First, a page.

New partnership models, new opportunities: working with the World Bank to broaden impact (World Bank –International Finance Corporation)
Do partnerships between the World Bank and foundations? If so, under what circumstances and what benefits do they bring? The session explored these questions through the experience of a number of such partnerships – between the World Bank and, respectively, FIA Foundation, Bertelsmann Stiftung and the Global Fund for Community Foundations. It wasn’t quite a showcase for World Bank/partnerships because it emerged that not everything in the partnership garden was rosy. If the session didn’t exactly end up with the World Bank on the back foot, it certainly wasn’t a straightforward celebration of the partnership experience.
Road traffic accidents are responsible for 1.3 million deaths and 50 million injuries a year, the overwhelming majority of them in low and middle income countries, according to David Ward of FIA Foundation, yet the problem had received scant attention. He talked about the Global Safety Facility, a partnership between FIA and the Bank’s Transport, Energy and Water Department, to try to change this and enumerated a number of advantages the partnership had brought to the initiative: the Bank is a global leader in development policy; it is a multi-sectoral agency, critical when dealing with a multi-sectoral issue like road safety; it is both a ‘target’ and source of policy change; and its leverage effects can be enormous. The role it had played, for instance, in making the UN sit up and take notice of the issue of road safety had been critical.
However, he added, the relationship wasn’t always an easy one. In particular, he said there had been a misunderstanding about who was going to fundraise for the initiative, with one stormy meeting when the misunderstanding had been laid bare. The experience of Jenny Hodgson, of the Global Fund for Community Foundation (GFCF), mirrored this exactly. The Global Fund, said Jenny, had been under the illusion that once the partnership with the Bank had been formed, the money would flow, but this hadn’t happened. The key questions of trust and the difference of institutional backgrounds had been difficult, she said. GFCF’s management committee had comprised representatives from the Bank, from funding foundations and from representatives of community foundations. There was a divide between the experience of the two sides which, she felt had not been successfully bridged.
On the positive side, the money to test out the idea from the Bank had been a great boost, as had the ability to tap into the Bank’s approach to and expertise in evaluation. They had helped translate the foundations’ philanthropic discourse into a development one.
What lessons to draw from this? Jennifer Barsky from the World Bank who moderated the session suggested three: find out what the concrete issue is on which you can build a partnership; take time and allow for different institutional backgrounds; and look beyond the money – expertise and capacity that each side can offer to the other are frequently more important.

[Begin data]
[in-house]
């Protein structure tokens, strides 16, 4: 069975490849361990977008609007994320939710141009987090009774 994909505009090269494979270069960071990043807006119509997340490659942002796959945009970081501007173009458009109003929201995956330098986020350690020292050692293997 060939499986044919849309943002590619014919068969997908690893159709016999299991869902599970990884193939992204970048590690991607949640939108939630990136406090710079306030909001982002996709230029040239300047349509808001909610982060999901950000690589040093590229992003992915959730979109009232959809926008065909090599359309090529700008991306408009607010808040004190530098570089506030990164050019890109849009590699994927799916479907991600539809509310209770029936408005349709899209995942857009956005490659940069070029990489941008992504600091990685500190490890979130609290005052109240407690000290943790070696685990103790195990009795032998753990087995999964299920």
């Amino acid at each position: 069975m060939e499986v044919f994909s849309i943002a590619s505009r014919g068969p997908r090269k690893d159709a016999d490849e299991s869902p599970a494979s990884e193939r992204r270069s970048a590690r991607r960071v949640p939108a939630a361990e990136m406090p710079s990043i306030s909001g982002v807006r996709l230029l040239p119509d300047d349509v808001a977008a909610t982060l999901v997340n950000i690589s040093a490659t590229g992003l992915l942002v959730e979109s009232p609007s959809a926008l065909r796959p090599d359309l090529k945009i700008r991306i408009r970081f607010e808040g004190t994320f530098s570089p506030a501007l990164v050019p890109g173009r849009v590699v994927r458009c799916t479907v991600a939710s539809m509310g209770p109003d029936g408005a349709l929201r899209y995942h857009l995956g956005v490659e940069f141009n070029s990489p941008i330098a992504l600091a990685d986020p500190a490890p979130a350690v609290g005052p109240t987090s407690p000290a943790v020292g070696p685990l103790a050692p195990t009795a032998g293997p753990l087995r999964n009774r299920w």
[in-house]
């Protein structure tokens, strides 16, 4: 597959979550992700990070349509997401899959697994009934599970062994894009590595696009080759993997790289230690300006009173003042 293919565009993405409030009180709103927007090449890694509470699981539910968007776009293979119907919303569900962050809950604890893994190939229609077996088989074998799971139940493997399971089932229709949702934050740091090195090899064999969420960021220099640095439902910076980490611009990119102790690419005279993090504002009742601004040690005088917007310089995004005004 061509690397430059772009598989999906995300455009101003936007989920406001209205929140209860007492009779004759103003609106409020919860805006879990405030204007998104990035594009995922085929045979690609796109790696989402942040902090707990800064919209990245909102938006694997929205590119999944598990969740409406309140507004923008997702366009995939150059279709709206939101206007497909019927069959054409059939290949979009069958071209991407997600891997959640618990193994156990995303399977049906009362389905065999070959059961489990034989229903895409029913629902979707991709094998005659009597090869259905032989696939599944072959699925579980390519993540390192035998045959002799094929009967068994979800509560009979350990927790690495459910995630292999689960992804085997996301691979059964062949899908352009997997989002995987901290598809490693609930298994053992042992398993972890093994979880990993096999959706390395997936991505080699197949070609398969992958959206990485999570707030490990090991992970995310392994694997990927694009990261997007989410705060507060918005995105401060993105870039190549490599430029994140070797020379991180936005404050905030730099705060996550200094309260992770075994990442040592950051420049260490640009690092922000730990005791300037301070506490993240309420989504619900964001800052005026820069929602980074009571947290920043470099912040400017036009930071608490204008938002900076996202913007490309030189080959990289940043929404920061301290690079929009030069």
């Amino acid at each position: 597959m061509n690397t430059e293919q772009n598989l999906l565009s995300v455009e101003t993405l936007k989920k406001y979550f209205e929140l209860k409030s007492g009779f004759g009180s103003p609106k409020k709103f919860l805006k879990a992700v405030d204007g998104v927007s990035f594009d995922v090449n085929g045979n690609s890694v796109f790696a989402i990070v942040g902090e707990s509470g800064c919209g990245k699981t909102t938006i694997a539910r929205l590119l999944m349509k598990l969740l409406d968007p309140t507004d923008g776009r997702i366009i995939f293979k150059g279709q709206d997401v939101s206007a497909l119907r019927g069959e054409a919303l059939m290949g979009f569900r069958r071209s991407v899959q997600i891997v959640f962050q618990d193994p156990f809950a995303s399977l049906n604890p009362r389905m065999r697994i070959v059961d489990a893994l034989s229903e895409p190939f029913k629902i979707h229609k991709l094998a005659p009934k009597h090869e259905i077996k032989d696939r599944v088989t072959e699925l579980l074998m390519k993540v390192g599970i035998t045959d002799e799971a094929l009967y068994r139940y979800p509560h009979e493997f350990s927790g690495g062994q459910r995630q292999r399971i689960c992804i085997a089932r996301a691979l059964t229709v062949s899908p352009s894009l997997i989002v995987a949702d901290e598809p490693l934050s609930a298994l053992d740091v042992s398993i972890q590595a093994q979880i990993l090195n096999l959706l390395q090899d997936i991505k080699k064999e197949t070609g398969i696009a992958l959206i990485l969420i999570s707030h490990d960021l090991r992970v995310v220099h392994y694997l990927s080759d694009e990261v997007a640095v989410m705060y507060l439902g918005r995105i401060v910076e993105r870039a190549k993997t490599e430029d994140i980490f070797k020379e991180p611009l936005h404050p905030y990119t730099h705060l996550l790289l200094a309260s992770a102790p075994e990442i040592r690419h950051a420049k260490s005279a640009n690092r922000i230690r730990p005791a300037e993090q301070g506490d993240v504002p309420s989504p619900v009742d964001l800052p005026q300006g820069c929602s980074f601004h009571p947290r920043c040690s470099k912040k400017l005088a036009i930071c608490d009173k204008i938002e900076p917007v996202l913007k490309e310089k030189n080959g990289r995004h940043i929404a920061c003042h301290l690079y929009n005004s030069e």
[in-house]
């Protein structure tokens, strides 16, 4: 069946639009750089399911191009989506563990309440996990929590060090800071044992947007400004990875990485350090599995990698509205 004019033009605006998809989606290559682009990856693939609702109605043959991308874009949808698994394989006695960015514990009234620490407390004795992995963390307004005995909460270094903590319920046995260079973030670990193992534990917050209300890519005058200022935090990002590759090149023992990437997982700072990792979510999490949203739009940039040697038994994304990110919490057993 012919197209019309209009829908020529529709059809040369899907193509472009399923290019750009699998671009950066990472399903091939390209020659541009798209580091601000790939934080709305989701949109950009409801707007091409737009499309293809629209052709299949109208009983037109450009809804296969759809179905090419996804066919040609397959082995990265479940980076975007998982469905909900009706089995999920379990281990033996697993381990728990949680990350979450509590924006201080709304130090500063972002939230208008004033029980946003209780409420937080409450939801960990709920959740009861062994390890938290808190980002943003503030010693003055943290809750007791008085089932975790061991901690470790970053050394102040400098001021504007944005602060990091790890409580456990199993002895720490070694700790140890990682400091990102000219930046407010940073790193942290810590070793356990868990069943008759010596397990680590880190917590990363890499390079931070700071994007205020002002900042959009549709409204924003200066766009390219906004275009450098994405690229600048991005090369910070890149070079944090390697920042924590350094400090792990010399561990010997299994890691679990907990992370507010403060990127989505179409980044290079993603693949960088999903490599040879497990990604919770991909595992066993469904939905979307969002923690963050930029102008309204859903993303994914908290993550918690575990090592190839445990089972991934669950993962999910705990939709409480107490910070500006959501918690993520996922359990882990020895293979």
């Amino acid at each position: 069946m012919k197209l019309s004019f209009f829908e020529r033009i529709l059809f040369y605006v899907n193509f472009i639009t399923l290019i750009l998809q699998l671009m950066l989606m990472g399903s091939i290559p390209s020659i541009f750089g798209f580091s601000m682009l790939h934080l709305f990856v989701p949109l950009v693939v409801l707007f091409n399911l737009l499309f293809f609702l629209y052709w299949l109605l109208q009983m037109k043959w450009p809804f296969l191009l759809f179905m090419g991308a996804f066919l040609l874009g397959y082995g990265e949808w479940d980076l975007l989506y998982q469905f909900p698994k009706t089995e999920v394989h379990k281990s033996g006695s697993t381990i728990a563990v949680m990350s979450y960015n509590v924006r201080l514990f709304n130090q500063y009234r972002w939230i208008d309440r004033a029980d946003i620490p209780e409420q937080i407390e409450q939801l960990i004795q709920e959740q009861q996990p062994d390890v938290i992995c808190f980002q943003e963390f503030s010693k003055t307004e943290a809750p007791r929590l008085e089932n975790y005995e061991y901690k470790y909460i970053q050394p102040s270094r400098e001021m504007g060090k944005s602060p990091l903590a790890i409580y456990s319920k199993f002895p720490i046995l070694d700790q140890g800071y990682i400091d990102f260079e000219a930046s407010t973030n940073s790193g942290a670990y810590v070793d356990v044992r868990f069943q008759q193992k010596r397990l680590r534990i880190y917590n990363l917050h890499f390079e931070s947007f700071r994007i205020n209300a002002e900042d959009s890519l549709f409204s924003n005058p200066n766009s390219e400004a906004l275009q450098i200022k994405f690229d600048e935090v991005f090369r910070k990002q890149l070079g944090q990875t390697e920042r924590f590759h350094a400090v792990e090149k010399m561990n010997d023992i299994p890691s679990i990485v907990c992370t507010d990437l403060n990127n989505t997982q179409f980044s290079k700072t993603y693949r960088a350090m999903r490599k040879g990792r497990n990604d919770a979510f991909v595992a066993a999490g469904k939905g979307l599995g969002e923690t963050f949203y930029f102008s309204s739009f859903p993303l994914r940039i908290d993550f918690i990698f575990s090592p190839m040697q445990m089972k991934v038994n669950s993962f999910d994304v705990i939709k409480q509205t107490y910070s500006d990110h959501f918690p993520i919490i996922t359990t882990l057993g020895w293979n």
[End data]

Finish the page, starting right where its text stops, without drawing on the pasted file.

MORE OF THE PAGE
There was general agreement that the Bank, despite its admitted transparency, was a difficult organisation to navigate. Barry Gaberman, formerly of the Ford Foundation, pointed this out from the floor and said you needed a champion – but 6 months later the champion had moved on! He also suggested a little dishonesty in notion of partnership. What people were often saying, he felt, was ‘”we’d like to invite you to support our project” – that’s OK, but it’s not partnership.’ There were big opportunities to play to each other’s strengths, a point endorsed by both Sabine Donner of the Bertelsmann Foundation, who talked about looking for complementary strengths – the networks and influence of the Bank and the flexibility and on-the-ground knowledge of the foundations.
Marc Shotten of the Bank acknowledged that the face of development was likely to change dramatically over the next 10-20 years given the scale and growing urgency of questions such as climate change, and food and energy security and the Bank would need to respond to that. Could there be room, he asked, for a foundations office in the Bank to think more strategically about how to engage with foundations? Jennifer Barsky pointed out that everyone in the room was looking for funding, which created a strange dynamic. She reiterated the need to look beyond money, which was often small, to the more creative elements a partnership could afford – the mutual strengths, etc.
‘We need a partnership unit in the Bank is what I’m hearing,’ she said. We’re listening, she said, but we need to think about it should be and she invited participants to give their views. ‘We’re here to help,’ she concluded.
Day 2 of Foundations Week – the interactive fair has not so far attracted the kind of traffic that the organisers would have hoped. I was the only one watching a documentary made by the Sabanci Foundation at 9.45 in the morning. The number of people is not much greater than it was early yesterday morning as order slowly emerged out of the chaos of empty cardboard boxes, rolls of tape and electric screwdrivers and scissors.
Maybe the venue militates against exploration. It’s a big rambling place, slightly disorienting and with little natural light. Signs on the wall of the steps leading down to the fair inform visitors they might laugh, flirt, dance and join in. No flirting or dancing so far, to my knowledge. By contrast they are forbidden to touch the art or smoke (another prohibition simply says, mystifyingly, ‘animals’). Meanwhile, the discussion sessions are happening elsewhere and attending them involves a rather confusing trip by lift and escalator. It’s to be hoped that the separation between exhibitions of public interest and discussions of interest principally to foundations is only physical, not symbolic.